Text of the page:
By making the printing ink directly in the flusher, the intermediate filtration and standardization steps are eliminated, saving time, money, and energy. More batches can be made in a given time; less handling of the pigment results in enhancement of color strength; the amount of raw material required is less than the amount required in the conventional process to produce the same strength.

The end products, suitably but not necessarily, offset or lithographic inks, are superior to inks made by the conventional process in properties such as color strength, gloss, transparency, cleanliness of hue, and dispersibility, and the quality of the ink product is consistent.

The process of this invention will be further illustrated by the following examples wherein all parts and percentages are by weight unless otherwise specified.

EXAMPLE 1 Pigment Yellow 12 slurry was prepared as follows:

1. To 2400 parts of ice in a make-up tank was added 680 parts of hydrochloric acid (35.5% or 20 Be), followed by the addition of 350 parts of dichlorobenzidine 100% (as the dihydrochloride). The slurry was stirred for 30 minutes and then cooled down by the further addition of 1700 parts of ice to a temperature of 0 to -5 C. To this was added 10 parts of chelating agent. The slurry was stirred for 10 minutes at 0 to -5 C. To the cold slurry 532 parts of a 38.5% solution of sodium nitrite was added over 2 to 4 minutes. The reactants were stirred for 30 minutes to form the tetrazo of dichlorobenzidine; an excess of nitrite was maintained throughout. The tetrazo so prepared was then added to a strike tank containing 1000 parts of ice.

To 1600 parts of ice was added 500 parts of a 50 percent solution of sodium hydroxide, followed by the addition of 580 parts of a 70 percent solution of acetic acid. The mixture was stirred for 15 minutes, and then 525 parts of acetoacetanilide was added. The slurry so obtained was stirred for 30 minutes, and then 30 parts of a surface active agent was added.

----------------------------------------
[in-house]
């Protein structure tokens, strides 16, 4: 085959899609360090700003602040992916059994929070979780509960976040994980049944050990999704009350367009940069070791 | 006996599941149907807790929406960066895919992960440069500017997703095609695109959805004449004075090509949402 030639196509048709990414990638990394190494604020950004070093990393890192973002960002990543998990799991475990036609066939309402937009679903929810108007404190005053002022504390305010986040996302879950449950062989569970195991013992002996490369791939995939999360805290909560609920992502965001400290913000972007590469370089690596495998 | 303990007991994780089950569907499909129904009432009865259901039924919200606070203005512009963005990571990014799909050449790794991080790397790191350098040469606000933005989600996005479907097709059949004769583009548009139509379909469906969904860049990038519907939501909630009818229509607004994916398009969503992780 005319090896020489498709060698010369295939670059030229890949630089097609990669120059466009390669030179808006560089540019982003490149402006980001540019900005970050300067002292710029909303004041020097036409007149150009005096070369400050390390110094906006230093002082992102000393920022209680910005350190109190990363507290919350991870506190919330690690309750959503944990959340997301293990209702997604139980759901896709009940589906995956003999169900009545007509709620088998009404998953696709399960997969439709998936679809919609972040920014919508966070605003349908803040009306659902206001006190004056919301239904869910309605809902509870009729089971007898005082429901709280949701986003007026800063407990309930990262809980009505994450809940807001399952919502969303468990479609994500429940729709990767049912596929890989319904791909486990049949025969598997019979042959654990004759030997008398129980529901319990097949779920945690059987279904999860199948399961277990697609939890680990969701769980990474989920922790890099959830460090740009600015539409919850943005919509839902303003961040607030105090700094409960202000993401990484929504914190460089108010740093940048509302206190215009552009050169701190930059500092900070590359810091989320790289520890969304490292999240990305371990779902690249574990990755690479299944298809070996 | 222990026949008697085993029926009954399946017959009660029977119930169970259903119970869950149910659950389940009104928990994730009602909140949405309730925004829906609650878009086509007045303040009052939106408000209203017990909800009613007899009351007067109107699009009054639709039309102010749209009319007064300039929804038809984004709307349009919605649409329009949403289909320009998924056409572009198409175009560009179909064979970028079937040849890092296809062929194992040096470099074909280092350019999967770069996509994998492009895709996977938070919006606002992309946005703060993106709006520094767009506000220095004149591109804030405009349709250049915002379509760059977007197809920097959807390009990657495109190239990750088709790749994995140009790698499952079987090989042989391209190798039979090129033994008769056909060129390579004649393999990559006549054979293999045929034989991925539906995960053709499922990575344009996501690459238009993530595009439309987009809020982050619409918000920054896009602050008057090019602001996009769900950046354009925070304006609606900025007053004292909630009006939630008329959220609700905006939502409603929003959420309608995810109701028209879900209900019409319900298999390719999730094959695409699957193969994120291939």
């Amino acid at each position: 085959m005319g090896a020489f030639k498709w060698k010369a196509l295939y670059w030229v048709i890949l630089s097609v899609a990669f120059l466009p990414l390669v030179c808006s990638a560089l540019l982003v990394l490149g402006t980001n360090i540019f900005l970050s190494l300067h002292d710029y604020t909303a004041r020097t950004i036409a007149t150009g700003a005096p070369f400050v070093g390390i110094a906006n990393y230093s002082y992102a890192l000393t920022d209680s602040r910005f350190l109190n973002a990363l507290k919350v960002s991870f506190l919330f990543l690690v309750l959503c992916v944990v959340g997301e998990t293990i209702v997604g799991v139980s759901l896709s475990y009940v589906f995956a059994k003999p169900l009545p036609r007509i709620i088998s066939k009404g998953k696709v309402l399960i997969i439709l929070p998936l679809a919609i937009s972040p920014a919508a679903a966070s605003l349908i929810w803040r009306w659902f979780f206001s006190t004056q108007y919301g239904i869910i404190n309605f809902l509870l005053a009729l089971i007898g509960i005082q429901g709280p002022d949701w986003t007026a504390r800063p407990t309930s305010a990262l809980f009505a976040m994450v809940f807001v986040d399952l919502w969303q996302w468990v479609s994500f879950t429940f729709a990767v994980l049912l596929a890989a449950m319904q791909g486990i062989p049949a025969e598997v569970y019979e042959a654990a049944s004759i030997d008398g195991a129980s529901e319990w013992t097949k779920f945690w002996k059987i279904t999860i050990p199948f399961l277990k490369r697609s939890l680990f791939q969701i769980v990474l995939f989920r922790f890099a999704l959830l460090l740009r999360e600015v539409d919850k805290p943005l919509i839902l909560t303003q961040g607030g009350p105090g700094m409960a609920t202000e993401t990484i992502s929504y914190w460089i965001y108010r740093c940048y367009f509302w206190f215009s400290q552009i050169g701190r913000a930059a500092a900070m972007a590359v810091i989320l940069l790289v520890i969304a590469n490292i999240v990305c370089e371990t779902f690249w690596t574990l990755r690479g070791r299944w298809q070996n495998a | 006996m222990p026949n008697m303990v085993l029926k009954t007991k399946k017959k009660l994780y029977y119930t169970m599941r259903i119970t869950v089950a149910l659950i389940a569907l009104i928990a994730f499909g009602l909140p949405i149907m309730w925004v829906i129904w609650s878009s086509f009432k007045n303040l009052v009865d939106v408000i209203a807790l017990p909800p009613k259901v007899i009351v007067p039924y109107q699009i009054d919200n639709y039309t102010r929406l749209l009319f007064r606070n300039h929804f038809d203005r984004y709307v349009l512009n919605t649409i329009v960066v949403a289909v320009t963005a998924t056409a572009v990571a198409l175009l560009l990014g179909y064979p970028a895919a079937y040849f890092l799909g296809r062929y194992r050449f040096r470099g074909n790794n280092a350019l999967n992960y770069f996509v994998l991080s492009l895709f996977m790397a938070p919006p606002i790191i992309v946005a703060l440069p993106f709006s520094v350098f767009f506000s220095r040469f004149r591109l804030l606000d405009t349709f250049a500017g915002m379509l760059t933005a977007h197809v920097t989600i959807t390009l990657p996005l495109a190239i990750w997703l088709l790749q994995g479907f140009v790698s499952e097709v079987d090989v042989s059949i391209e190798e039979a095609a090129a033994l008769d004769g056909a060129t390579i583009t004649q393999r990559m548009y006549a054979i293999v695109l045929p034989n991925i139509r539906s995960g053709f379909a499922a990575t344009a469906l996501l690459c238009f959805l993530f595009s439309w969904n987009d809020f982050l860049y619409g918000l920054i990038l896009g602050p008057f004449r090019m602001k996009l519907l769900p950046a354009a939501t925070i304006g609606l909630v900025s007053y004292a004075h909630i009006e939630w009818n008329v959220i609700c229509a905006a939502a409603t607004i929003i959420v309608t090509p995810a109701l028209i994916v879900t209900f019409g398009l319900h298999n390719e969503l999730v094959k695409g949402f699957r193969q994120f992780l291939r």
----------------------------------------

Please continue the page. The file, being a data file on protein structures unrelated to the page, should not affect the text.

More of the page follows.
The acetoacetanilide slurry was then cooled to 8 to 10 C. by the further addition of 1050 parts of ice. The pH of the slurry was 6.1 to 6.7 at 8 to 10 C.

The excess nitrite in the tetrazo was destroyed by the addition of 16 parts of sulfamic acid.

The acetoacetanilide slurry was added to the tetrazo in the strike tank in less than 20 minutes. The yellow-brown suspension obtained in the strike tank was stirred for 30 minutes to complete the reaction. The temperature was 8 to 12 C. throughout and the pH of the slurry after the reaction was 2.6 to 3.3. The yellow-brown slurry was then heated to 45 C. with direct steam, and 450 parts of a 50 percent solution of sodium hydroxide was added to adjust the pH of the slurry to 10.1 to 10.3. During the heat-up the slurry became cleaner and more yellow than yellow-brown.

To the above slurry was added 73 parts of the sodium salt of rosin dissolved in 250 parts of water at 50 C. The slurry was stirred for 5 minutes and then 37 parts of an inorganic salt was added. The slurry was stirred for 10 minutes more at 45 to 50 C. The final pH of the slurry was 6 to 6.5 with a temperature of 45 to 50 C. The slurry containing 8 to 10 percent of the yellow organic pigment was then available for addition to the high horsepower/high shear mixer.

2. To a Baker-Perkins high horsepower, high shear flusher were added 383 parts of the Yellow 12 strike tank slurry containing 8.7 percent of pigment (33 parts) and 66 parts of a quickset vehicle at 26 to 27 poises viscosity. The mixture was warmed to 50 to 60 C., and mixing was continued until the water separated and the oil-pigment phase collected together (approximately 30 to 60 minutes). The clear water was poured off. The oil phase was very soft.

Then 191 parts of Yellow 12 slurry (17 parts of pigment) was added, and mixing was continued until the water separated and the oil-pigment phase collected together (approximately 30 minutes). The mass was considerably heavier.

Then 191 parts of the Yellow 12 slurry (17 parts of pigment) was added, and mixing was continued until the water separated and the oil-pigment phase collected (approximately 15 to 20 minutes). The mass was very stiff. A total of 83 percent of water had been poured off. The mass was washed by adding 1500 parts of fresh tap water, mixing for 5 minutes, and then pouring off the water. This was done a total of 4 times. The conductivity before the washing was 7.55410,000 mhos and after the washing it was 6.941,000 mhos.